A hard freeze has not yet walloped my garden, but even if it had I’d still be able to enjoy the plants I’m showing today for Foliage Follow-Up. Take pearl millet, aka ‘Vertigo’ grass (Pennisetum purpureum ‘Vertigo’), for example. This was the most-asked-about plant on my garden tour in October, and it still looks handsome today, even though its dark leaves have lost their warm-season luster. A few tufty blooms poke up here and there, which surprised me since I’d read this plant was sterile and wouldn’t bloom.
My most shade-tolerant grass is native inland sea oats (Chasmanthium latifolium), which I grow as a tall groundcover in my shady, deer-infested front-side garden.
One day the Texas mountain laurel in the middle will be a spreading ornamental, and the sea oats will be the understory. For now the sea oats are the dominant feature. (Ignore the live oak sprouts coming up in the gravel path, please.) I like sea oats in all seasons: fresh spring sprigs to abundant summer leaves to fall’s dangling seedheads. I leave it standing until mid-February, and when I whack it back, new sprigs are already coming up.
Speaking of deer infestation, a buck has made me very unhappy lately by rubbing its antlers into the crown of my wide-leaf giant hesperaloe (Hesperaloe funifera ssp. chiangii), which after a few years had attained a beautiful, vase-like form and good height. Imagine my stream of muttered curses when I came outside one morning and saw what he’d done: a smashed center, sword-like leaves torn off, and a flattened plant. Too late, I took action, spraying deer repellent, placing these wire plant supports around the plant for (hopefully) some protection and to prop it back up, and putting out my Wireless Deer Fence posts (more on these later). I hope the plant will recover its form next spring.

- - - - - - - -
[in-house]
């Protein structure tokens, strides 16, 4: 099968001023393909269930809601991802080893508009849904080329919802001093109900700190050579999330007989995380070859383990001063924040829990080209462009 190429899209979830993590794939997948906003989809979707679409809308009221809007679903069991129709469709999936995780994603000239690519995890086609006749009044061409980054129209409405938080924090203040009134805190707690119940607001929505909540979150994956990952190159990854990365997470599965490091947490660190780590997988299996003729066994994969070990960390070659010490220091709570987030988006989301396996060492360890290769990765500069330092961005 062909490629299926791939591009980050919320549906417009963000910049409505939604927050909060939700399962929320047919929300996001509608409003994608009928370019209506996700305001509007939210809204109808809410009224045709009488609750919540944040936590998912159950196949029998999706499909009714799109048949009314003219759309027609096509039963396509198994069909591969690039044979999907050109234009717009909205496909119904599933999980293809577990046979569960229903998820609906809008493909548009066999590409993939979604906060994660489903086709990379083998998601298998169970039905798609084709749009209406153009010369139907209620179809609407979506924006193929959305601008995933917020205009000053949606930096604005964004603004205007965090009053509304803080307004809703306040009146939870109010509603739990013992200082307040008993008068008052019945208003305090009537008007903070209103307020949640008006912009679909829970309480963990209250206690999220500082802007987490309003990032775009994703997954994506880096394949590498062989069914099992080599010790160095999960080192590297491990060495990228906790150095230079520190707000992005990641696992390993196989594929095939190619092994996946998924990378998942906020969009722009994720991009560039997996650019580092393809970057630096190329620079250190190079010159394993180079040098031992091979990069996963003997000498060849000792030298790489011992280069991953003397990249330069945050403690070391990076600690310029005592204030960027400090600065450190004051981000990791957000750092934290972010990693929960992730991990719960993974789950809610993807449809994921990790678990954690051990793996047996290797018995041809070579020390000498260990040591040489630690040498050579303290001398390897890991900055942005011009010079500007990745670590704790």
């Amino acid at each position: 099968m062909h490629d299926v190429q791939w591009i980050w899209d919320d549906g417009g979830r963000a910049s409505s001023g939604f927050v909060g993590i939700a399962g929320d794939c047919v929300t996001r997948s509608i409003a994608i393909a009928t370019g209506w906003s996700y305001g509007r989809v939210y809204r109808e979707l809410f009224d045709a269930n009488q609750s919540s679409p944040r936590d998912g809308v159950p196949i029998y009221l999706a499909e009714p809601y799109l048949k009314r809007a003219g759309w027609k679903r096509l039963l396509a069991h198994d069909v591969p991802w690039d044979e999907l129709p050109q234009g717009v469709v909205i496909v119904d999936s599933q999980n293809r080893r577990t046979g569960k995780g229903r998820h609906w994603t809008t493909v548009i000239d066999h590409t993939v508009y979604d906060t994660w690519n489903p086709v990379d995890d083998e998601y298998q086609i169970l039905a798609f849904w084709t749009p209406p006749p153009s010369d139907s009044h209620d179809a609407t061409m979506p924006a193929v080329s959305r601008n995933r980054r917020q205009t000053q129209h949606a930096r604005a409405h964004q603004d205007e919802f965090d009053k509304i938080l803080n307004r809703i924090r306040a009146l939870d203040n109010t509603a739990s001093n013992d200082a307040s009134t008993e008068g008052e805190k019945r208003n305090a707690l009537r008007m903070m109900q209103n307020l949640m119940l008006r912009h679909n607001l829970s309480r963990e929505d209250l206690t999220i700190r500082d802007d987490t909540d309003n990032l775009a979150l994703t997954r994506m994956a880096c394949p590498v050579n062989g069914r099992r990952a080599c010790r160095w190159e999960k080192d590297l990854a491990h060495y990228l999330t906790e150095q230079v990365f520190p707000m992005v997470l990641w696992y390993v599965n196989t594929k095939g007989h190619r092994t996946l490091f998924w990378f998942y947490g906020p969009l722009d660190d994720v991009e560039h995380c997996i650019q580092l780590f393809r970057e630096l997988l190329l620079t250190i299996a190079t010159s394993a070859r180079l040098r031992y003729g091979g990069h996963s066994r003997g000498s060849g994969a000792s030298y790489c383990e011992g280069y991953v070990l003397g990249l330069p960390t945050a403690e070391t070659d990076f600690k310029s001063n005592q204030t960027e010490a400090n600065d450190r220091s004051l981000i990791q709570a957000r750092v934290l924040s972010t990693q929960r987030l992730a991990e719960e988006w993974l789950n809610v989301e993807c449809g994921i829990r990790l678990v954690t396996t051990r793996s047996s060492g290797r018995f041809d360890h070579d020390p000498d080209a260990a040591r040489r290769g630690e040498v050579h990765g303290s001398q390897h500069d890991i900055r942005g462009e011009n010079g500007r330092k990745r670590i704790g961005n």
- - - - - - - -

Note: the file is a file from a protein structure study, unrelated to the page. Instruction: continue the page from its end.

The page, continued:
Lastly, the Chinese mahonia (Mahonia fortunei) along the foundation and in a hedge along the property line have responded with vigor to all the fall rain. They’ve put out a flush of new leaves, shrugged off a fungal or mildew issue that was beginning to concern me, and are looking great again. Sometimes you don’t have to do anything but just wait out a problem, am I right?
This is my December post for Foliage Follow-Up. Fellow bloggers, what leafy loveliness is going on in your garden, or one you’ve visited, this month? Please join me in giving foliage its due on the day after Bloom Day. Leave a link to your post in a comment below. I really appreciate it if you’ll also link to my post in your own — sharing link love! If you can’t post so soon after Bloom Day, no worries. Just leave your link when you get to it. I look forward to seeing your foliage faves.
All material © 2006-2015 by Pam Penick for Digging. Unauthorized reproduction prohibited.